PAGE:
The year 2017 produced several interesting privilege issues. Some privilege-related subjects offer practical tips, others may highlight a new issue for you, while still others fall into the “I can’t believe that!” category.
The privilege highlights range from internal investigations to the Trump Administration to ethical violations. I cannot cover all of them, but here is a summary of thought-provoking privilege topics that arose in 2017. Hope these discussions prove helpful to you.
The Minnesota Supreme Court imposed a private reprimand for a lawyer who, after being fired, disclosed client communications to his adversary. The Indiana Supreme Court expressed “outrage” and imposed a four-year disbarment to a prosecutor who surreptitiously listened to jailhouse conversations between criminal defendants and their lawyers.
And a California appellate court upheld a law firm’s disqualification after one of the firm’s lawyers did not return an adversary’s inadvertently disclosed privileged email and, instead, used it offensively before obtaining court permission to do so.
The Trump presidency did not disappoint in providing several privilege-related discussion points. The issue of “executive privilege” arose when former FBI Director James Comey testified before the Senate Intelligence Committee. Attorney General Jeff Sessions (sorta) invoked executive privilege when he testified before the Senate Intelligence Committee.
Trump’s two personal lawyers, John Dowd and Ty Cobb, had lunch at BLT Steak in DC and openly discussed producing documents as part of Mueller’s Russia investigation—all while a NYT reporter sat at a nearby table listening to the entire conversation. Privilege waiver? I discussed it here. More…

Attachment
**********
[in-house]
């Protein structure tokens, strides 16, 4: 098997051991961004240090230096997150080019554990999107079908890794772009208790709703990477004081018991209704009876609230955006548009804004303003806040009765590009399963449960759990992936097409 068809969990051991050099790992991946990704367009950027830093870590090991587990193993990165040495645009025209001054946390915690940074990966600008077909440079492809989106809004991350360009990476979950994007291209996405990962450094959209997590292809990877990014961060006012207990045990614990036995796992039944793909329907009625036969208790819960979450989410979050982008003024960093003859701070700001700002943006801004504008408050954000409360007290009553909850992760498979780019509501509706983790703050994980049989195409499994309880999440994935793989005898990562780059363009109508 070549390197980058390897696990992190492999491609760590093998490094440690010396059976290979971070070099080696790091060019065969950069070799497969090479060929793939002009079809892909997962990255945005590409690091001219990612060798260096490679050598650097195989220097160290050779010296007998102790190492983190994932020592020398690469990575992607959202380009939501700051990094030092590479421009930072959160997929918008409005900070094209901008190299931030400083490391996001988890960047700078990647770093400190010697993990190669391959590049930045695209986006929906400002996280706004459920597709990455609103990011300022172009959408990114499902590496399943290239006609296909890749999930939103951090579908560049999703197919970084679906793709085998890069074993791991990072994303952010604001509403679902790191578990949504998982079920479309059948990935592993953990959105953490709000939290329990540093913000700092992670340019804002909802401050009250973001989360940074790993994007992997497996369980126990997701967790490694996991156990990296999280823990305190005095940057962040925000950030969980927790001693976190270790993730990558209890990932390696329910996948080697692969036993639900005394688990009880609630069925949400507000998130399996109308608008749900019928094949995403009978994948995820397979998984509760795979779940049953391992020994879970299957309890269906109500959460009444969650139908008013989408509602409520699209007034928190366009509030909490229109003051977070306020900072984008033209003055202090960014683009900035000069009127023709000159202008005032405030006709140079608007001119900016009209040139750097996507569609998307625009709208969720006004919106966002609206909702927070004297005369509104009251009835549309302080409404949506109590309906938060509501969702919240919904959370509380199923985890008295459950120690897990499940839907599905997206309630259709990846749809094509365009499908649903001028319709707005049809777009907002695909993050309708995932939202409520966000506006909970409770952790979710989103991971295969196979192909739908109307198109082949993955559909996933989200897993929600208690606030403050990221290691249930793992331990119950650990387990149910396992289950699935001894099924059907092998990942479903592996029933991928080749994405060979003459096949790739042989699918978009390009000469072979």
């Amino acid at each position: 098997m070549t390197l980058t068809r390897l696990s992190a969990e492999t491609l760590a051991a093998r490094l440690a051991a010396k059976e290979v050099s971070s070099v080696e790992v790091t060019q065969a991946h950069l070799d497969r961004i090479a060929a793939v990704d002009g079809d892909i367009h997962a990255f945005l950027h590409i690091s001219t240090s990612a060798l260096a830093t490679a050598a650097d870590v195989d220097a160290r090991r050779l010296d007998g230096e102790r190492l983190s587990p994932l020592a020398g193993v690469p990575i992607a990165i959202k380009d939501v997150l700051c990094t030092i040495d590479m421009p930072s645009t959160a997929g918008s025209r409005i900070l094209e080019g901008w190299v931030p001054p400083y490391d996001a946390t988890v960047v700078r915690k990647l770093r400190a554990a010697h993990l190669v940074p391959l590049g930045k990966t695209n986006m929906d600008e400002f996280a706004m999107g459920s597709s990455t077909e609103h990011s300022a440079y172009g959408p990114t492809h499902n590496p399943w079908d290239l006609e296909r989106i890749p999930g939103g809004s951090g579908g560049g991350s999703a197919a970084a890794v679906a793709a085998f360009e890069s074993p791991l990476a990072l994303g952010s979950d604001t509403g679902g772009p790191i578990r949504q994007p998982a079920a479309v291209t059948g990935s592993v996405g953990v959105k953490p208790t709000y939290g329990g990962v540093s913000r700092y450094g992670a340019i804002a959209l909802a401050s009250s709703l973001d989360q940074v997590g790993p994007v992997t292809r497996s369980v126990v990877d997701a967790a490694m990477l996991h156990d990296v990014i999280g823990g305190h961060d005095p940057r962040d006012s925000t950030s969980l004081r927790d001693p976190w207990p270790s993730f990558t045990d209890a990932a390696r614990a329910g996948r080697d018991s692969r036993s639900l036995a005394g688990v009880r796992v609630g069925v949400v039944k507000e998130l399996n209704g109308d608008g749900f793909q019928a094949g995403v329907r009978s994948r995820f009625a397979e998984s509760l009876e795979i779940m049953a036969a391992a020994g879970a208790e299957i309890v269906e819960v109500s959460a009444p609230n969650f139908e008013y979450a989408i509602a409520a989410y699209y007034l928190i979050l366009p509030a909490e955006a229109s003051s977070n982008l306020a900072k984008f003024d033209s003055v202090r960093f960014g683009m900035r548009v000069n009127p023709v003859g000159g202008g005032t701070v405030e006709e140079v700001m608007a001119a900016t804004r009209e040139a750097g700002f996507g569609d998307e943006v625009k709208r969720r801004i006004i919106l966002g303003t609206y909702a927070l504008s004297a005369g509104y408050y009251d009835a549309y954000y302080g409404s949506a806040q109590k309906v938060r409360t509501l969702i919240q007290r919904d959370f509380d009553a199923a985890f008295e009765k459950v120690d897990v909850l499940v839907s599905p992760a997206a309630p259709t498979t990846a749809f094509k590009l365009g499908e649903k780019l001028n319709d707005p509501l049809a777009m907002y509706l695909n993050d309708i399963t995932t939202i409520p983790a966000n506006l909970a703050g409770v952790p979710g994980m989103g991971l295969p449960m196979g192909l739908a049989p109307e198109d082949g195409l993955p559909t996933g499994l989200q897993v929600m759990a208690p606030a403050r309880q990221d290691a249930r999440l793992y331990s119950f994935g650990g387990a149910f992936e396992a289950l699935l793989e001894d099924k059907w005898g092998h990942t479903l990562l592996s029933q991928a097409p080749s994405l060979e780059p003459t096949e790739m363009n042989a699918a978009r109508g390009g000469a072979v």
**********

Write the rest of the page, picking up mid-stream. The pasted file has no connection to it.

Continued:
We see privilege issues discussed in judicial decisions, legal commentary, and mainstream news. Here is my Monthly Privilege Roundup of interesting privilege issues for December 2017.
→The Google/Uber trade-secrets litigation has produced several privilege-related issues, as I profiled here and here—but nothing like this. The court delayed the trial after the ND Cal. U.S. Attorney revealed a letter (available here) from a former Uber employee claiming that a former Uber in-house attorney instructed employees to mark emails as “privileged” even if they were not seeking legal advice. See Jennifer Williams’ article on the issue, which quotes yours truly, for more information.
→A lawyer for the Trump Transition Team sent a letter, available here, informing House and Senate leaders that the Special Counsel’s Office (Mueller) “unlawfully” received privileged information from the General Services Administration. Mueller’s office denies the allegations. Read the CNN story here. Katie Phang, MSNBC legal analyst (and an excellent trial lawyer) opines that the Transition Team’s privilege concern is a “legal nothingburger.” See Katie’s commentary here.
→President Trump tweeted that he fired General Mike Flynn “because he lied to the Vice President and the FBI.” This statement, of course, contradicts the President’s earlier statements More…
In a colorful and refreshingly thorough opinion by Judge Iain D. Johnston, the USDC NDIL—Western Division—refused to adopt the self-critical analysis privilege under federal common law. While a handful of federal courts recognize the privilege, most either reject the privilege or determine that, “without deciding whether the privilege exists,” it does not apply to the facts of that particular case.
Judge Johnston’s opinion addresses the privilege head-on, and I recommend his opinion as the starting place for any lawyer’s research on (1) the legal analysis for recognizing new federal common-law privileges and (2) the national status of the self-critical analysis privilege. Lund v. City of Rockford, Case No. 3-17-cv-50035 (N.D. Ill. Nov. 29, 2017). You may read the decision here.
The Rockford (Ill.) Police Dep’t arrested William Lund, but state prosecutors later dismissed the charges. Lund filed an Internal Discipline Complaint over the incident, and the RPD investigated the arrest and prepared an 88-page report.
During discovery in Lund’s subsequent § 1983 civil action against the City of Rockford, the City produced a redacted version of the report. Lund moved to compel an unredacted copy, and the City asserted that the self-critical analysis privilege protected the full report from discovery.
What is the Self-Critical Analysis Privilege?
The self-critical analysis privilege (SCAP), sometimes called the self-evaluative or self-investigation privilege, generally protects confidential assessments, evaluations, investigations, or audits designed to improve a company’s processes. The concept is that, More…